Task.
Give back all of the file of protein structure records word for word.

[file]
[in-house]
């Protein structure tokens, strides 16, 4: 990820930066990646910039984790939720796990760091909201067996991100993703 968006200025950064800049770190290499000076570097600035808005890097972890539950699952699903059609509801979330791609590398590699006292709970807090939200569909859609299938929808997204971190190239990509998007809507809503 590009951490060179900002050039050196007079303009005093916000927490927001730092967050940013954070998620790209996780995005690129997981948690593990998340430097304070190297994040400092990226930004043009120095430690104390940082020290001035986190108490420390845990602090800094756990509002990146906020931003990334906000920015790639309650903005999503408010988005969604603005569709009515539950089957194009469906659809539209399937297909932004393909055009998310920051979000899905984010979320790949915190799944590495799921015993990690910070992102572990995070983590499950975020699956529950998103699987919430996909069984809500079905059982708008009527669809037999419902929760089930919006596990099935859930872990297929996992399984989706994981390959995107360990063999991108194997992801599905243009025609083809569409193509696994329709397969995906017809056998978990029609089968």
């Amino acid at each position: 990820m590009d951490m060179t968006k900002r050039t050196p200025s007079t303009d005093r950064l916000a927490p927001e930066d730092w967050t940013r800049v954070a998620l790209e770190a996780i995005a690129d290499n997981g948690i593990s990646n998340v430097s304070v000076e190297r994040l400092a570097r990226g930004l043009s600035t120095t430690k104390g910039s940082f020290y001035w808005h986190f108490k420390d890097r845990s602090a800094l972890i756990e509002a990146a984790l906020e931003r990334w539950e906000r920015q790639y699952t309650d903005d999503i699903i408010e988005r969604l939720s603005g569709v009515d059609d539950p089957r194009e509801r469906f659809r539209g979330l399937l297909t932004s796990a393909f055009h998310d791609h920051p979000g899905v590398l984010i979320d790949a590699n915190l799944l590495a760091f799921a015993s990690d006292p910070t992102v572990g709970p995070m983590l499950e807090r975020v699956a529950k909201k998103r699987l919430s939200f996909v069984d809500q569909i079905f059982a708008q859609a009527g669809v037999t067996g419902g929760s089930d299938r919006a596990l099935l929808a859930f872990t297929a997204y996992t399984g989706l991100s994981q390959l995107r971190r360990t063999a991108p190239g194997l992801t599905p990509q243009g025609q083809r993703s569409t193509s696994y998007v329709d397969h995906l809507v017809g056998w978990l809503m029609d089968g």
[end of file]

[in-house]
């Protein structure tokens, strides 16, 4: 990820930066990646910039984790939720796990760091909201067996991100993703 968006200025950064800049770190290499000076570097600035808005890097972890539950699952699903059609509801979330791609590398590699006292709970807090939200569909859609299938929808997204971190190239990509998007809507809503 590009951490060179900002050039050196007079303009005093916000927490927001730092967050940013954070998620790209996780995005690129997981948690593990998340430097304070190297994040400092990226930004043009120095430690104390940082020290001035986190108490420390845990602090800094756990509002990146906020931003990334906000920015790639309650903005999503408010988005969604603005569709009515539950089957194009469906659809539209399937297909932004393909055009998310920051979000899905984010979320790949915190799944590495799921015993990690910070992102572990995070983590499950975020699956529950998103699987919430996909069984809500079905059982708008009527669809037999419902929760089930919006596990099935859930872990297929996992399984989706994981390959995107360990063999991108194997992801599905243009025609083809569409193509696994329709397969995906017809056998978990029609089968």
């Amino acid at each position: 990820m590009d951490m060179t968006k900002r050039t050196p200025s007079t303009d005093r950064l916000a927490p927001e930066d730092w967050t940013r800049v954070a998620l790209e770190a996780i995005a690129d290499n997981g948690i593990s990646n998340v430097s304070v000076e190297r994040l400092a570097r990226g930004l043009s600035t120095t430690k104390g910039s940082f020290y001035w808005h986190f108490k420390d890097r845990s602090a800094l972890i756990e509002a990146a984790l906020e931003r990334w539950e906000r920015q790639y699952t309650d903005d999503i699903i408010e988005r969604l939720s603005g569709v009515d059609d539950p089957r194009e509801r469906f659809r539209g979330l399937l297909t932004s796990a393909f055009h998310d791609h920051p979000g899905v590398l984010i979320d790949a590699n915190l799944l590495a760091f799921a015993s990690d006292p910070t992102v572990g709970p995070m983590l499950e807090r975020v699956a529950k909201k998103r699987l919430s939200f996909v069984d809500q569909i079905f059982a708008q859609a009527g669809v037999t067996g419902g929760s089930d299938r919006a596990l099935l929808a859930f872990t297929a997204y996992t399984g989706l991100s994981q390959l995107r971190r360990t063999a991108p190239g194997l992801t599905p990509q243009g025609q083809r993703s569409t193509s696994y998007v329709d397969h995906l809507v017809g056998w978990l809503m029609d089968g």